20 January 2010

Request it or lose it: employees must give proper notice if they want to take holiday

Christina Morton
Professional support lawyer | UK

The key issue in the case was whether an employer is legally obliged to permit an employee to take all of his statutory paid leave within the employer’s leave year, even if requested by the employee towards the end of the leave year at a time when it may not fit in with the staffing patterns of the business.

The case, Lyons v Mitie Security Ltd, involved a security guard, Mr Lyons, who worked on an ‘as required’ basis for Mitie, attending the premises of various Mitie clients to provide security services. He raised a series of grievances with his employer, including a request, in March 2008, for payment for nine days’ outstanding holiday. This request was refused on the basis that Mr Lyons had not given the notice of holiday required by his contract of employment (see below). Mr Lyons resigned in April 2008 and brought tribunal proceedings, including a claim for outstanding holiday pay.

The Working Time Regulations contain rules for giving notice of holiday, which in essence require employees to give notice of taking holiday that is at least twice as long as the period of holiday being asked for. Hence an employee who wishes to take a week’s holiday must give two weeks’ notice. These statutory rules can be varied in the contract of employment or by collective agreement. The Mitie contract of employment included the following provisions:

  • The holiday year runs from 1st April to 31st March.
  • All applications for holiday must be made by completing the Company’s standard holiday request form and submitting it for approval to your Line Manager. The form wherever possible should be submitted at least 4 weeks prior to the commencement of the holiday. Applications for holidays at shorter notice will be considered on their merits and subject to staffing requirements.
  • A maximum of 2 weeks may be taken at any one time (including weekends and Bank Holidays) unless you have the written approval of a senior manager of the Company.
  • All holiday must be taken during the relevant holiday year and may not be carried over to the following year. Any holiday pay for holiday entitlement not taken in the relevant holiday year will be forfeited.

Mr Lyons argued that he had not been able to take his statutory holiday during employment and was therefore entitled to be paid in lieu on termination of employment. He argued that his right to statutory minimum paid holiday was an inalienable right that could not be restricted by clauses in a contract that required him to give notice. Mitie however argued that Mr Lyons had to comply with the notice provisions if he wanted to take leave and as he had not done so his entitlement to leave would fall away.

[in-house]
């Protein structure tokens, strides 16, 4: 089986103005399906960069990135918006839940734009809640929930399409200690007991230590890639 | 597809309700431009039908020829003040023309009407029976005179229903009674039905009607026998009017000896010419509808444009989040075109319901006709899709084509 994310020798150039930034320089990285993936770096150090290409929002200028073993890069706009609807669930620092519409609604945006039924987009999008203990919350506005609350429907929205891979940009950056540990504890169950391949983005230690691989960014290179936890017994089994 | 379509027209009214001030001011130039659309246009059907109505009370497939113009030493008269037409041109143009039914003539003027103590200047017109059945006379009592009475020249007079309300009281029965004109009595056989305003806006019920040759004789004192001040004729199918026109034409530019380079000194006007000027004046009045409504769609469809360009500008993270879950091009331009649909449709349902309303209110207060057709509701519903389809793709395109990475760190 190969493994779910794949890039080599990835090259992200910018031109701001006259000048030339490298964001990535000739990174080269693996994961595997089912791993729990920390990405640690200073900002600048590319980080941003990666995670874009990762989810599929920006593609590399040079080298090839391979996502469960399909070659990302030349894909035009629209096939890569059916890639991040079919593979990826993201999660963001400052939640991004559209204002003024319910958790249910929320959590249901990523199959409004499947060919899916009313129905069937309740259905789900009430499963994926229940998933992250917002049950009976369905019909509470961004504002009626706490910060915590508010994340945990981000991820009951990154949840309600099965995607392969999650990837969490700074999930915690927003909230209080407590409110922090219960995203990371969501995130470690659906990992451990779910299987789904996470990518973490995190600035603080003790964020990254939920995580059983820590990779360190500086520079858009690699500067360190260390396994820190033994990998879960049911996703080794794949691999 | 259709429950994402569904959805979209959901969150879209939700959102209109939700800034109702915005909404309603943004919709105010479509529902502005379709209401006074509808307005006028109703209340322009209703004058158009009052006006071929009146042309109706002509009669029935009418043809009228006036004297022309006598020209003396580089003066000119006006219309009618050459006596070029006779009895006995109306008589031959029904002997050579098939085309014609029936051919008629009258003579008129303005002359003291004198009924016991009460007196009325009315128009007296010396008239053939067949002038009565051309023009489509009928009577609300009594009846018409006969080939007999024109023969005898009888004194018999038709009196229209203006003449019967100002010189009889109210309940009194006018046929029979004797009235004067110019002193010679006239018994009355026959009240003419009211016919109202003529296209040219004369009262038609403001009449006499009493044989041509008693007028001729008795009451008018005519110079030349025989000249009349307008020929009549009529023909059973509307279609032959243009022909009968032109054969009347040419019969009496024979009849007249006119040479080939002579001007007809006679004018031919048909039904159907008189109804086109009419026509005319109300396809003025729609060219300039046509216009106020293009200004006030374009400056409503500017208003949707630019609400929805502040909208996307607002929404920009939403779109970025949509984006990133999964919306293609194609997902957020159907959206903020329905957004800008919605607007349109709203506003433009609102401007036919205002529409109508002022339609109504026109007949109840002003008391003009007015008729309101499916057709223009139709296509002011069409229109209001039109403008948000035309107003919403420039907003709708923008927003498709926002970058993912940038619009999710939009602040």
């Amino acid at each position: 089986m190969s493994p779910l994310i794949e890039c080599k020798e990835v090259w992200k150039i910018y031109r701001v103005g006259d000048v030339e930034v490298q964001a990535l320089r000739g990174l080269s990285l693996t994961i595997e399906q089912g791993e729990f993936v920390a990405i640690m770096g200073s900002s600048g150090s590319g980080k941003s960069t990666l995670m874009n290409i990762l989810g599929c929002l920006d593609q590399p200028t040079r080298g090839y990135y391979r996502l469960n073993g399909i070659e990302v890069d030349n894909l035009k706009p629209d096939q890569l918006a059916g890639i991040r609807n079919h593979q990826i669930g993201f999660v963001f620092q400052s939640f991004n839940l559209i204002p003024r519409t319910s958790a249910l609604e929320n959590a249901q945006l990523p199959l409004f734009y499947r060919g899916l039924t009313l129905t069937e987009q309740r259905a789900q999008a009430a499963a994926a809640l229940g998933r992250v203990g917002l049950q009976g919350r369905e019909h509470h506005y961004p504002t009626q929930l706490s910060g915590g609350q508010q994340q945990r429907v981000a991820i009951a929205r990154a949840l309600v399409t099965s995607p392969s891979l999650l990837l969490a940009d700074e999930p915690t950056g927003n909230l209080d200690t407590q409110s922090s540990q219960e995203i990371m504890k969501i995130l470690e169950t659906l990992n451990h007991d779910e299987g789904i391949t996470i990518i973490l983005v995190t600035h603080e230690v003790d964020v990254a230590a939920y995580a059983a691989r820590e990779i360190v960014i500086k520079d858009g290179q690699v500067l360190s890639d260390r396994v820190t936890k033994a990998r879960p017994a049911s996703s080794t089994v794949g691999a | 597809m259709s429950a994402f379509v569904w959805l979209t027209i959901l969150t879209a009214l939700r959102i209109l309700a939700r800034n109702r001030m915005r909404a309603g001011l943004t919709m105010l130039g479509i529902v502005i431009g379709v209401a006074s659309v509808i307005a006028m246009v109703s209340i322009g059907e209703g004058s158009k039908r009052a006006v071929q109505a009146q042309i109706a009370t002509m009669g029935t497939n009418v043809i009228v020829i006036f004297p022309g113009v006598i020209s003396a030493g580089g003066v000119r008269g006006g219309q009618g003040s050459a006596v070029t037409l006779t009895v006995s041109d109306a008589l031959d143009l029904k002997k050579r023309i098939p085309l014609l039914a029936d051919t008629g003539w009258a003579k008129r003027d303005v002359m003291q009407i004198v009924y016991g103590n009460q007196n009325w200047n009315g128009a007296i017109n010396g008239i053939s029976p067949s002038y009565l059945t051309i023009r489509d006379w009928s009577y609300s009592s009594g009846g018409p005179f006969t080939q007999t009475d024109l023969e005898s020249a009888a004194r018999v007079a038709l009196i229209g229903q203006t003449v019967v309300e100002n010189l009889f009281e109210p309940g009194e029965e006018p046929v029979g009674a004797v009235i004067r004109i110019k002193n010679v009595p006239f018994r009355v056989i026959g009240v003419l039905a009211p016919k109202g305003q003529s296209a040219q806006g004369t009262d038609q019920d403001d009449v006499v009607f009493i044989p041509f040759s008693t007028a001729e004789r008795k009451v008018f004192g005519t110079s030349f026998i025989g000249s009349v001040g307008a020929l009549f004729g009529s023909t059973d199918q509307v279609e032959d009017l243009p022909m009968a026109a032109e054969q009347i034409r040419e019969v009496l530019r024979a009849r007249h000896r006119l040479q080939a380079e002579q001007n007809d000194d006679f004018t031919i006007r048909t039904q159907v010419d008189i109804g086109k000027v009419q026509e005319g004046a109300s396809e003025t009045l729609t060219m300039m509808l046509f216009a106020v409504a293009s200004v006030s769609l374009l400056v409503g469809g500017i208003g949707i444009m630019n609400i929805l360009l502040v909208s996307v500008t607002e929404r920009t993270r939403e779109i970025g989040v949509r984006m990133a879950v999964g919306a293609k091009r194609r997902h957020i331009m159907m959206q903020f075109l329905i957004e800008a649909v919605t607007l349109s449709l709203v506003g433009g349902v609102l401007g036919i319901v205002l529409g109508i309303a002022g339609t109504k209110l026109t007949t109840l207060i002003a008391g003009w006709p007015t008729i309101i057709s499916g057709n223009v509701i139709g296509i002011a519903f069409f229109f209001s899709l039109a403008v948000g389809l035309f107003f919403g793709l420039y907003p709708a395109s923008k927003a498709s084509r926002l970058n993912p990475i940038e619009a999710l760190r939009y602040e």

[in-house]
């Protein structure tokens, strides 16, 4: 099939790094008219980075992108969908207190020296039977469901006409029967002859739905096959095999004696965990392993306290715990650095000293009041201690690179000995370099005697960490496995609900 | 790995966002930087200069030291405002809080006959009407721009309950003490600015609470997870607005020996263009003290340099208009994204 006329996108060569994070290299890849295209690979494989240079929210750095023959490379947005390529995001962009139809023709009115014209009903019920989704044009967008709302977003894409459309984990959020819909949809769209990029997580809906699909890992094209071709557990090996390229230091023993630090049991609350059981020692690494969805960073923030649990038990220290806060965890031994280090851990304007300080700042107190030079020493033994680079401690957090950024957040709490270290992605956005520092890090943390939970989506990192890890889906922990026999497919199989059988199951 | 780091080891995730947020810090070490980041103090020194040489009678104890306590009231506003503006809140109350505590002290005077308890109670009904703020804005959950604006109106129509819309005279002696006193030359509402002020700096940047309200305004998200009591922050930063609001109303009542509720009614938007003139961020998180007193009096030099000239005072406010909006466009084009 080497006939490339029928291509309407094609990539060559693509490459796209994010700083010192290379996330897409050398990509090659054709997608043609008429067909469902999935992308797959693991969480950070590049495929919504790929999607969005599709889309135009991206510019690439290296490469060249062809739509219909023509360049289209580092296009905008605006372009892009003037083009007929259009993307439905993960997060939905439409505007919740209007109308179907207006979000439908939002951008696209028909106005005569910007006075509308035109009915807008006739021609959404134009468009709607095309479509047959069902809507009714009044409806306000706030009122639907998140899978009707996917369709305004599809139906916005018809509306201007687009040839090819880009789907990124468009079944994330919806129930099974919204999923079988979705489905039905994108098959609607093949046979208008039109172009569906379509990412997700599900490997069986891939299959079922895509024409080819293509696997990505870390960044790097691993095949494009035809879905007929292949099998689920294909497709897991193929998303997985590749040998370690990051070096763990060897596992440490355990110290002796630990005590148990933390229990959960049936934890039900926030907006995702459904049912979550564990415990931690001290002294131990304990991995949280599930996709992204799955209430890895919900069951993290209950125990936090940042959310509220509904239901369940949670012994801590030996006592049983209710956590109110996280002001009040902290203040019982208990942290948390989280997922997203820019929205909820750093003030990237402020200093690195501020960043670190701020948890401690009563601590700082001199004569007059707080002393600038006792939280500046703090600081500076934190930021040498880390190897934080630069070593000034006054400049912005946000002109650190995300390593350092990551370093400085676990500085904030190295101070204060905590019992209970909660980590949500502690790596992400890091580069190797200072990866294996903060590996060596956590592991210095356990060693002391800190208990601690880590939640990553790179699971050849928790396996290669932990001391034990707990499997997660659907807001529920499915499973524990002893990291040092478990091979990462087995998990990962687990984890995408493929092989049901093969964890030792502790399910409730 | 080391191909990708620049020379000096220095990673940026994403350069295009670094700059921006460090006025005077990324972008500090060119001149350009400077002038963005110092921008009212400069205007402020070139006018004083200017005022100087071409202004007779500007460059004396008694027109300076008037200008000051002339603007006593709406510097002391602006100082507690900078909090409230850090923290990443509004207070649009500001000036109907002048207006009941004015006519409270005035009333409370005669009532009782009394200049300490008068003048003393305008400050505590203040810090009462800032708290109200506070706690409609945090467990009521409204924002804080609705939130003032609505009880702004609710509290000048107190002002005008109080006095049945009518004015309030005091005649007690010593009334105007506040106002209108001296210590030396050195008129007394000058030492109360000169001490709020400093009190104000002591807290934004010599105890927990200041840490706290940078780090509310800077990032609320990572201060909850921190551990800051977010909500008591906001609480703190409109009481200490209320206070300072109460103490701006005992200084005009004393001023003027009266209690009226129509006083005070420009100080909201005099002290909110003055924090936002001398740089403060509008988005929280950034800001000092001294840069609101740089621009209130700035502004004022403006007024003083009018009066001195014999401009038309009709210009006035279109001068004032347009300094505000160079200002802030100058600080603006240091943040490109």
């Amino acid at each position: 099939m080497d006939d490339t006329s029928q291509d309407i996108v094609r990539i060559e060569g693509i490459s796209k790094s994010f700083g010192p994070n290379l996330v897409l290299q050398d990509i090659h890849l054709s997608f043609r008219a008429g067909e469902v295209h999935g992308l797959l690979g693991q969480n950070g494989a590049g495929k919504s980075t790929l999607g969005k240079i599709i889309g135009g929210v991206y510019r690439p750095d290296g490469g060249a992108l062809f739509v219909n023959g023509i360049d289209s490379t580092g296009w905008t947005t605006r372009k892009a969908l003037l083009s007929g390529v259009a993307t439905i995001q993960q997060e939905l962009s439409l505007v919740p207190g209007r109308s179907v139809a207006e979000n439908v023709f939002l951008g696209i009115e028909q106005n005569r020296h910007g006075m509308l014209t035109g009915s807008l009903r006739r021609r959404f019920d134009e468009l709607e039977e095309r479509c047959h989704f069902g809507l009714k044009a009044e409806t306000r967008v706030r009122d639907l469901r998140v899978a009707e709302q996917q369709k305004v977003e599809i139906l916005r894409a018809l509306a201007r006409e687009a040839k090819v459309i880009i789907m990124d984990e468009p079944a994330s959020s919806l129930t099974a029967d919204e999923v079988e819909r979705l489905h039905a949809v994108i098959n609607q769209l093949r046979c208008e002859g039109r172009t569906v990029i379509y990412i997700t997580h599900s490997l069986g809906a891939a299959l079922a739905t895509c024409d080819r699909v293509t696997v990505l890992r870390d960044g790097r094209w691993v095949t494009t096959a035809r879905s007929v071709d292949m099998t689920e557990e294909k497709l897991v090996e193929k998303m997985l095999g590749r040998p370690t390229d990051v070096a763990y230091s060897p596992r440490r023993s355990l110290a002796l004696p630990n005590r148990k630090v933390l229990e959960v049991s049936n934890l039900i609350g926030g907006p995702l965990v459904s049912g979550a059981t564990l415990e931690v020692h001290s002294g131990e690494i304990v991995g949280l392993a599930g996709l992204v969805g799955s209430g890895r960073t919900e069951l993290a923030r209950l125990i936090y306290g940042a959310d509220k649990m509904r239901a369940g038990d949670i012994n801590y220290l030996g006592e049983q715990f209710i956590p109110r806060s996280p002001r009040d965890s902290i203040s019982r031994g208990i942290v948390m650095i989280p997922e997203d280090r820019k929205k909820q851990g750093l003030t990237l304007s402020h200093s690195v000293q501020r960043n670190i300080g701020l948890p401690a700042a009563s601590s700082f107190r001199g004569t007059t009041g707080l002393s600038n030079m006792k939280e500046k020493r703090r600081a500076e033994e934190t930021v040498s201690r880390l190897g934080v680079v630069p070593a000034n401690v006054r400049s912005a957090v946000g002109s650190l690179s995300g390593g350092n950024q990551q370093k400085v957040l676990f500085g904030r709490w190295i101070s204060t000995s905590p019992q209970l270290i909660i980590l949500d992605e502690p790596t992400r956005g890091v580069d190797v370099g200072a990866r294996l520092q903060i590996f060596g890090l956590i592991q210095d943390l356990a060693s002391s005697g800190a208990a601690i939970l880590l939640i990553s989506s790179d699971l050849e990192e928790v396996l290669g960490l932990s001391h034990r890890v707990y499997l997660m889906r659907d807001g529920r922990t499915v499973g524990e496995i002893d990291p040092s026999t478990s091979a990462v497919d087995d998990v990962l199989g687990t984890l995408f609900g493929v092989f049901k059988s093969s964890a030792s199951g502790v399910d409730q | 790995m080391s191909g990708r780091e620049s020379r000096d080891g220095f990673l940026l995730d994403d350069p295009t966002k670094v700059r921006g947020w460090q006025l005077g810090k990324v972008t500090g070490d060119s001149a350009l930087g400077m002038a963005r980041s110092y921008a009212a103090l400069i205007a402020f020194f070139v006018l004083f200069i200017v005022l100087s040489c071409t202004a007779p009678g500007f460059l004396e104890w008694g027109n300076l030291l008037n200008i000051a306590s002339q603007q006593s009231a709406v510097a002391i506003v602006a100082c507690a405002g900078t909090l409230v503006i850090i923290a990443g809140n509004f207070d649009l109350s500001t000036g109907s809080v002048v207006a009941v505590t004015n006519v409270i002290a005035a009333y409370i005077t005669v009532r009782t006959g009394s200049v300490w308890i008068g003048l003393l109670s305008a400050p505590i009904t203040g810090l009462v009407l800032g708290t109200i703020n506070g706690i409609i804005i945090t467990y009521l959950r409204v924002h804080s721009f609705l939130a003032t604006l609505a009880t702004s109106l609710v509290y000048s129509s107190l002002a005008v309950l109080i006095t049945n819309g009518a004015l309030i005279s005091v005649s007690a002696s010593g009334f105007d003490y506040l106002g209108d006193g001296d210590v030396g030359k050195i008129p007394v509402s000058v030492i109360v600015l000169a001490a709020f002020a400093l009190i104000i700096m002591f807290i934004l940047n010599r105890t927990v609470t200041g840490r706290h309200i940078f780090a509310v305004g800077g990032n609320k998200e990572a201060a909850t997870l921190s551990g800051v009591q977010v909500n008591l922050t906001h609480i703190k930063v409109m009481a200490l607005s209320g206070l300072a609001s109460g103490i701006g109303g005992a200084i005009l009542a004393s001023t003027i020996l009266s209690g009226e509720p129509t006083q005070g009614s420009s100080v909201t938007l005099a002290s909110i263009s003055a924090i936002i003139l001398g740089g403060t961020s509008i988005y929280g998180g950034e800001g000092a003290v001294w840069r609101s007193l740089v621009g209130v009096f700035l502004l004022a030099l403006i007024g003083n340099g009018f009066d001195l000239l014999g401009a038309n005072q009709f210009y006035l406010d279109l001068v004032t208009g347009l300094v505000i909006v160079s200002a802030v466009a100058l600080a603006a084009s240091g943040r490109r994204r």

The EAT put the problem as follows: ‘what is the position of an employee who, towards the end of a leave year…requests to take his outstanding holiday before the end of the year only to be met with an objection from an employer that staffing requirements within the business meant that an employee could not take some or all of the outstanding days?’

The EAT decided that the right to statutory holiday is not inalienable and employers are entitled to require employees to comply with the statutory rules or any reasonable contractual rules they have stipulated for holiday requests. Both the Working Time Regulations and the Working Time Directive envisage ‘conditions for entitlement’ to paid annual leave. Employers should not be put in a difficult position with regard to their operational and staffing requirements as a result of employees leaving their holiday requests until very late in the leave year.

What does the case mean for employers?

  • The ruling confirms that employers can rely on the statutory rules on notice of holiday, or any reasonable contractual rules of their own, to manage employees’ holiday requests;
  • If employees do not comply with the notice requirements and have left their holiday requests until very late in the holiday year, employers can refuse these requests either:
  1. because there is not enough time left in the holiday year to fit the holiday in; or
  2. because to grant holiday at such a late stage would create staffing difficulties.
  • If employees do not comply, their rights to outstanding holiday will fall away subject to any rules on carry over for contractual holiday that exceeds statutory entitlement;
  • Employers must not operate any notice mechanism in an ‘unreasonable, arbitrary or capricious way’. As the EAT pointed out, employers are likely to face grievances and constructive dismissal claims if they do.
  • The decision is not suggesting that employers should not make an effort to ensure that employees take their holiday during the holiday year.
  • As there was very little relevant case law for the EAT to rely on, it is possible that the case may be appealed or overturned at a later date.
Christina Morton Professional support lawyer | London

Category: Article